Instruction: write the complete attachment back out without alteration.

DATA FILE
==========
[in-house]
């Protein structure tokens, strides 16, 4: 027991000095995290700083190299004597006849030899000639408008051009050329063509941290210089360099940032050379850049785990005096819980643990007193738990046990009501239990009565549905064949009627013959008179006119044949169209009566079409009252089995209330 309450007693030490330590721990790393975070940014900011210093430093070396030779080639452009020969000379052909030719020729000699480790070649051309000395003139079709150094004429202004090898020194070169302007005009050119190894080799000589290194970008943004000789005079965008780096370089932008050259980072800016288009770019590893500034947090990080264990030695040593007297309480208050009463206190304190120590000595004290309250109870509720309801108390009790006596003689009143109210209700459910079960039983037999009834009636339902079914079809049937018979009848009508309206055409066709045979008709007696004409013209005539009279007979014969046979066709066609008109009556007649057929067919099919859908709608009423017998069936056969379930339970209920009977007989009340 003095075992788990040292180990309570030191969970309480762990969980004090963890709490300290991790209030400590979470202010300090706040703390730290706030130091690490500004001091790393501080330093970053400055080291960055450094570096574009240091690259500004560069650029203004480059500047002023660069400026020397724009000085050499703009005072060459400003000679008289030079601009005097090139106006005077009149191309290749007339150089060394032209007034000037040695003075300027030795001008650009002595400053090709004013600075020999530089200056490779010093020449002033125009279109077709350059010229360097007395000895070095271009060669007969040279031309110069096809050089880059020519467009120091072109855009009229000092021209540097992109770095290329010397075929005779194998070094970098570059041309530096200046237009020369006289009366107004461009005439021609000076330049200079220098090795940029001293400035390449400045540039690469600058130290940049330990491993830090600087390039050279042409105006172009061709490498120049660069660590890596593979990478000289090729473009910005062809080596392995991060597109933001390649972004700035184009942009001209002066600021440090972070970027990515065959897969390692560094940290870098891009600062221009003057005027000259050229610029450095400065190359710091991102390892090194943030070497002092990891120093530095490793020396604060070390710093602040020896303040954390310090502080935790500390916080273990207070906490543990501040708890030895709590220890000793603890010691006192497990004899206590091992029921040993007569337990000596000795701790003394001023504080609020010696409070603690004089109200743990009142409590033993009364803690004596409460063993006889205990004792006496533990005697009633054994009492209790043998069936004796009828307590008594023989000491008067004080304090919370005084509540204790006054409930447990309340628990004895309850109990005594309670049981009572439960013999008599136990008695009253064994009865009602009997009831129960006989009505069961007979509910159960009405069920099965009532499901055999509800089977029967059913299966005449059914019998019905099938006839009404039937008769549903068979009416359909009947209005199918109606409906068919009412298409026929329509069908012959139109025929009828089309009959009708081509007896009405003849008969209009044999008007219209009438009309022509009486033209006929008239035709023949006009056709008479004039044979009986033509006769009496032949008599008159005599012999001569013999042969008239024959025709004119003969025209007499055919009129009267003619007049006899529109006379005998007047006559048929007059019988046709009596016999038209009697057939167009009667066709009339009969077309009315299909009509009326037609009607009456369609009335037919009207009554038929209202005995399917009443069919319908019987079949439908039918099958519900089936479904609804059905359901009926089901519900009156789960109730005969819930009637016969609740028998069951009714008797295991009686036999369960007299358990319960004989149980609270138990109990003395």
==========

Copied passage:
[in-house]
């Protein structure tokens, strides 16, 4: 027991000095995290700083190299004597006849030899000639408008051009050329063509941290210089360099940032050379850049785990005096819980643990007193738990046990009501239990009565549905064949009627013959008179006119044949169209009566079409009252089995209330 309450007693030490330590721990790393975070940014900011210093430093070396030779080639452009020969000379052909030719020729000699480790070649051309000395003139079709150094004429202004090898020194070169302007005009050119190894080799000589290194970008943004000789005079965008780096370089932008050259980072800016288009770019590893500034947090990080264990030695040593007297309480208050009463206190304190120590000595004290309250109870509720309801108390009790006596003689009143109210209700459910079960039983037999009834009636339902079914079809049937018979009848009508309206055409066709045979008709007696004409013209005539009279007979014969046979066709066609008109009556007649057929067919099919859908709608009423017998069936056969379930339970209920009977007989009340 003095075992788990040292180990309570030191969970309480762990969980004090963890709490300290991790209030400590979470202010300090706040703390730290706030130091690490500004001091790393501080330093970053400055080291960055450094570096574009240091690259500004560069650029203004480059500047002023660069400026020397724009000085050499703009005072060459400003000679008289030079601009005097090139106006005077009149191309290749007339150089060394032209007034000037040695003075300027030795001008650009002595400053090709004013600075020999530089200056490779010093020449002033125009279109077709350059010229360097007395000895070095271009060669007969040279031309110069096809050089880059020519467009120091072109855009009229000092021209540097992109770095290329010397075929005779194998070094970098570059041309530096200046237009020369006289009366107004461009005439021609000076330049200079220098090795940029001293400035390449400045540039690469600058130290940049330990491993830090600087390039050279042409105006172009061709490498120049660069660590890596593979990478000289090729473009910005062809080596392995991060597109933001390649972004700035184009942009001209002066600021440090972070970027990515065959897969390692560094940290870098891009600062221009003057005027000259050229610029450095400065190359710091991102390892090194943030070497002092990891120093530095490793020396604060070390710093602040020896303040954390310090502080935790500390916080273990207070906490543990501040708890030895709590220890000793603890010691006192497990004899206590091992029921040993007569337990000596000795701790003394001023504080609020010696409070603690004089109200743990009142409590033993009364803690004596409460063993006889205990004792006496533990005697009633054994009492209790043998069936004796009828307590008594023989000491008067004080304090919370005084509540204790006054409930447990309340628990004895309850109990005594309670049981009572439960013999008599136990008695009253064994009865009602009997009831129960006989009505069961007979509910159960009405069920099965009532499901055999509800089977029967059913299966005449059914019998019905099938006839009404039937008769549903068979009416359909009947209005199918109606409906068919009412298409026929329509069908012959139109025929009828089309009959009708081509007896009405003849008969209009044999008007219209009438009309022509009486033209006929008239035709023949006009056709008479004039044979009986033509006769009496032949008599008159005599012999001569013999042969008239024959025709004119003969025209007499055919009129009267003619007049006899529109006379005998007047006559048929007059019988046709009596016999038209009697057939167009009667066709009339009969077309009315299909009509009326037609009607009456369609009335037919009207009554038929209202005995399917009443069919319908019987079949439908039918099958519900089936479904609804059905359901009926089901519900009156789960109730005969819930009637016969609740028998069951009714008797295991009686036999369960007299358990319960004989149980609270138990109990003395």